Lipids found associated with skeletons represent an important avenue of study in molecular paleontology, because the chemical nature of these compounds means they are often biogenically specific and can survive in the geologic record over millions of years. Though it is clear that these skeletal compounds originate from the mineralizing organism, our understanding of the distributions and nutritional sources of lipids among invertebrates is still limited, requiring that baseline studies of modern taxa be completed to evaluate the potential of skeletal lipids in paleoecological studies.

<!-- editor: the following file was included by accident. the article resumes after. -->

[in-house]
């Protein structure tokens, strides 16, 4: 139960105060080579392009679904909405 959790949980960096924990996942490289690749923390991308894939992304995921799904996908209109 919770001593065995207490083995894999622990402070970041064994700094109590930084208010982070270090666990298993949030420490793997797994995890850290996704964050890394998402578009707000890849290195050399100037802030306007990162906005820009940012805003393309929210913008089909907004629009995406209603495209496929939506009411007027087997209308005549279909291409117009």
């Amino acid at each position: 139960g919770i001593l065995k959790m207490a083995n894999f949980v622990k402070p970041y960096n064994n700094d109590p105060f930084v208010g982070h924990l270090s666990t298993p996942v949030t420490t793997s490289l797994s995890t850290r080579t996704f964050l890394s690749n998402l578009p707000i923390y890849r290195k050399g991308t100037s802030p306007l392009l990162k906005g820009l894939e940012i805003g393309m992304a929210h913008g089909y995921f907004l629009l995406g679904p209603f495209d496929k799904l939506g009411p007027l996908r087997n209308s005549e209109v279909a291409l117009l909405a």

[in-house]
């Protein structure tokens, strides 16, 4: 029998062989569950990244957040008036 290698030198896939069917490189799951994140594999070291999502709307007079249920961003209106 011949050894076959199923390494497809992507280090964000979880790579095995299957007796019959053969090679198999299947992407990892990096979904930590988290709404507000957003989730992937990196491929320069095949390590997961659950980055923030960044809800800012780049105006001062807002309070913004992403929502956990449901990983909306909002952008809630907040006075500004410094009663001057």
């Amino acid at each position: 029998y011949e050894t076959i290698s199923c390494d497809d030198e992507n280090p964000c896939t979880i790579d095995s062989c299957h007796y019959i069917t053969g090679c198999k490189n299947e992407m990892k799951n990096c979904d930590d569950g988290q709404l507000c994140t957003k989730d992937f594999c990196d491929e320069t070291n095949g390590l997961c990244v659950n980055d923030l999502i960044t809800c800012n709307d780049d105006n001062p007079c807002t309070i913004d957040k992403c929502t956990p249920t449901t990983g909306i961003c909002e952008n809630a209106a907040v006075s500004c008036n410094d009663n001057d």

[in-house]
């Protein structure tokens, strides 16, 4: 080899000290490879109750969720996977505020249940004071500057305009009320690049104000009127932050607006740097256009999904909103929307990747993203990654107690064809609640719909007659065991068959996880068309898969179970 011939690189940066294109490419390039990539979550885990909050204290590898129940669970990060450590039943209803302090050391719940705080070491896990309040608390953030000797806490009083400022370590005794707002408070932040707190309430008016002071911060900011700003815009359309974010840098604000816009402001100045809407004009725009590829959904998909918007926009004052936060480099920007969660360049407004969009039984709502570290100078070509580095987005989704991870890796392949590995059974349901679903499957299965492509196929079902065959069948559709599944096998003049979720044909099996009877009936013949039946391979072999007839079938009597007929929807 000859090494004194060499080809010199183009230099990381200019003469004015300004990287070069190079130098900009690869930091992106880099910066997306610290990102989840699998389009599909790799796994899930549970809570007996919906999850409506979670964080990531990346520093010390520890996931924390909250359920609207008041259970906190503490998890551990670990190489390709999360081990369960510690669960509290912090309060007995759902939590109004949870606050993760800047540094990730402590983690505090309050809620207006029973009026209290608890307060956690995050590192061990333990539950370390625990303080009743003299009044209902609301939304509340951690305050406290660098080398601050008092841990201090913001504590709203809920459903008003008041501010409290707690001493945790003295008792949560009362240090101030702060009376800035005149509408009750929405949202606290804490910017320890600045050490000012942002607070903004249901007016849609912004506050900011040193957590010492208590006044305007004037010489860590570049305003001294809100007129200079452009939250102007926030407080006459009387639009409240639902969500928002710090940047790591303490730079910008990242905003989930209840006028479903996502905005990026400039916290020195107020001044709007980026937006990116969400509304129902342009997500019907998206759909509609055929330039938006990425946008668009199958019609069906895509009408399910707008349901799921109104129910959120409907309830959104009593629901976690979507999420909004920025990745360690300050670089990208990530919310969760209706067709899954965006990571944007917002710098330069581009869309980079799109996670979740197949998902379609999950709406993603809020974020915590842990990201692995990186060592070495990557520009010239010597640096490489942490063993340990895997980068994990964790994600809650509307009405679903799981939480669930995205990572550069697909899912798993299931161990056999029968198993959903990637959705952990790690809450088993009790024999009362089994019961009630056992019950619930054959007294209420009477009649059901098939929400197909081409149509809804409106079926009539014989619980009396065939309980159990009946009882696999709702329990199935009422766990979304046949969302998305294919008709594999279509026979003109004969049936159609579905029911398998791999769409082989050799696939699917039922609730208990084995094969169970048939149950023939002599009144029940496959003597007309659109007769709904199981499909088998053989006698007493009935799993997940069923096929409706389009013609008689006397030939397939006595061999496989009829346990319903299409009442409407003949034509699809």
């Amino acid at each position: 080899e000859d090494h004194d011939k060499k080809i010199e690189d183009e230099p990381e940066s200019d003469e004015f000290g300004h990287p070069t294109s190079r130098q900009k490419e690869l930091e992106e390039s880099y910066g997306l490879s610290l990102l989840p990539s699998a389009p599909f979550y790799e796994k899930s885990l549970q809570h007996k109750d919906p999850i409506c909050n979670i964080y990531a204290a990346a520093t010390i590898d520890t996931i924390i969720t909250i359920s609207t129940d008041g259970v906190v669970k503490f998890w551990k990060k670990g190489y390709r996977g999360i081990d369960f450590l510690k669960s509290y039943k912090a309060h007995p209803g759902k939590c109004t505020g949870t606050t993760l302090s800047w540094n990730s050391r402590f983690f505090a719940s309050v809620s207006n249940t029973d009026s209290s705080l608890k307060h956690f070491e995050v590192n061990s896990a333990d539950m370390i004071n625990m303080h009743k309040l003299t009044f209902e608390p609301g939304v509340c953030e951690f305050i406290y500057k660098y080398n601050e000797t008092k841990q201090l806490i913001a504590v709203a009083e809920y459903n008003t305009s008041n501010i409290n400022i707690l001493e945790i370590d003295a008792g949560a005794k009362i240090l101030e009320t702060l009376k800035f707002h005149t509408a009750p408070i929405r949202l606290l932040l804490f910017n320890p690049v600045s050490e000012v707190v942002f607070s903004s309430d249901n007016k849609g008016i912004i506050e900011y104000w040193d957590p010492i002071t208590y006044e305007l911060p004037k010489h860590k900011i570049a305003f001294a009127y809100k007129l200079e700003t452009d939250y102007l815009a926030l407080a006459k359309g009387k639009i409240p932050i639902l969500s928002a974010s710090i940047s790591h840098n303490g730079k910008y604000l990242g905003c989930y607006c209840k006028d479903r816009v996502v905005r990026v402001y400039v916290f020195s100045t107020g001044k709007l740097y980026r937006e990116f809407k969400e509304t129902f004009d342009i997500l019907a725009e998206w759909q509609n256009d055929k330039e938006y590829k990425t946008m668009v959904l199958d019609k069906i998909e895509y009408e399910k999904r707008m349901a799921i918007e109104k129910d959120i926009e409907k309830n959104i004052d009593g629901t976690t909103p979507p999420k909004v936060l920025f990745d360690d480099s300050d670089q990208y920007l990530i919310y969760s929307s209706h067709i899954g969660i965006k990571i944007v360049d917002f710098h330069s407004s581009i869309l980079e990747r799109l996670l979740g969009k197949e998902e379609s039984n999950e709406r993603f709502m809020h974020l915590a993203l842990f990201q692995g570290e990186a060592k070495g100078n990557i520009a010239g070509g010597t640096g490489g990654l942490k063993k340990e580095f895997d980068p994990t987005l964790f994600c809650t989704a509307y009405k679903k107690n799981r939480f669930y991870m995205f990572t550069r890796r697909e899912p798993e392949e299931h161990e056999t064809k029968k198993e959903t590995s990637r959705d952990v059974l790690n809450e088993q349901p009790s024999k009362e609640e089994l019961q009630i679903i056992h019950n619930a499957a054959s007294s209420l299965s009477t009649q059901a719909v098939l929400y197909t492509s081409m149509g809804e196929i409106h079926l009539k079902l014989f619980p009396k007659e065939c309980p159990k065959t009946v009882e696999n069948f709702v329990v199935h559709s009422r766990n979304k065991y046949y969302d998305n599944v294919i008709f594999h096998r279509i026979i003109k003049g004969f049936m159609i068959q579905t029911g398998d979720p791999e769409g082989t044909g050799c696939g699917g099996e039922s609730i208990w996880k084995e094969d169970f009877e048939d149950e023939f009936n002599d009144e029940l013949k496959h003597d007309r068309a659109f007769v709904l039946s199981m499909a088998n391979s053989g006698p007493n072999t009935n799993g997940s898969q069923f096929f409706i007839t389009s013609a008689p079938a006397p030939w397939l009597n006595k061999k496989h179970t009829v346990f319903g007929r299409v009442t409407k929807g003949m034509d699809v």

In this study, skeletal lipids from nine modern invertebrate taxa (five mollusks, a brachiopod, an echinoid, a coral, and a barnacle) were extracted and analyzed. Though the major classes of lipids found in the skeletons are remarkably consistent, the sterol profiles from these organisms contain both dietary and environmental information. The skeletons of filter feeders generally have two to three times the variety of sterols as compared with carnivores and grazers. In addition, specific steroidal contributions from several plant and algal groups (including dinosterol, 22-dehydrocholesterol, and β- and γ-sitosterol) can be identified. The limited nature and distribution of sterols in the carnivore skeleton implies that both sterol-recycling and some degree of molecular selectivity may be occurring in this taxon. Taxa living in nearshore shallow marine habitats have significant sterol contributions from higher plants, while deepwater organisms have relatively little. Since the geologically stable form of sterols often retains the three-dimensional structure necessary to recognize the biological precursor, these compounds may be used for determining the ecology of fossil invertebrates.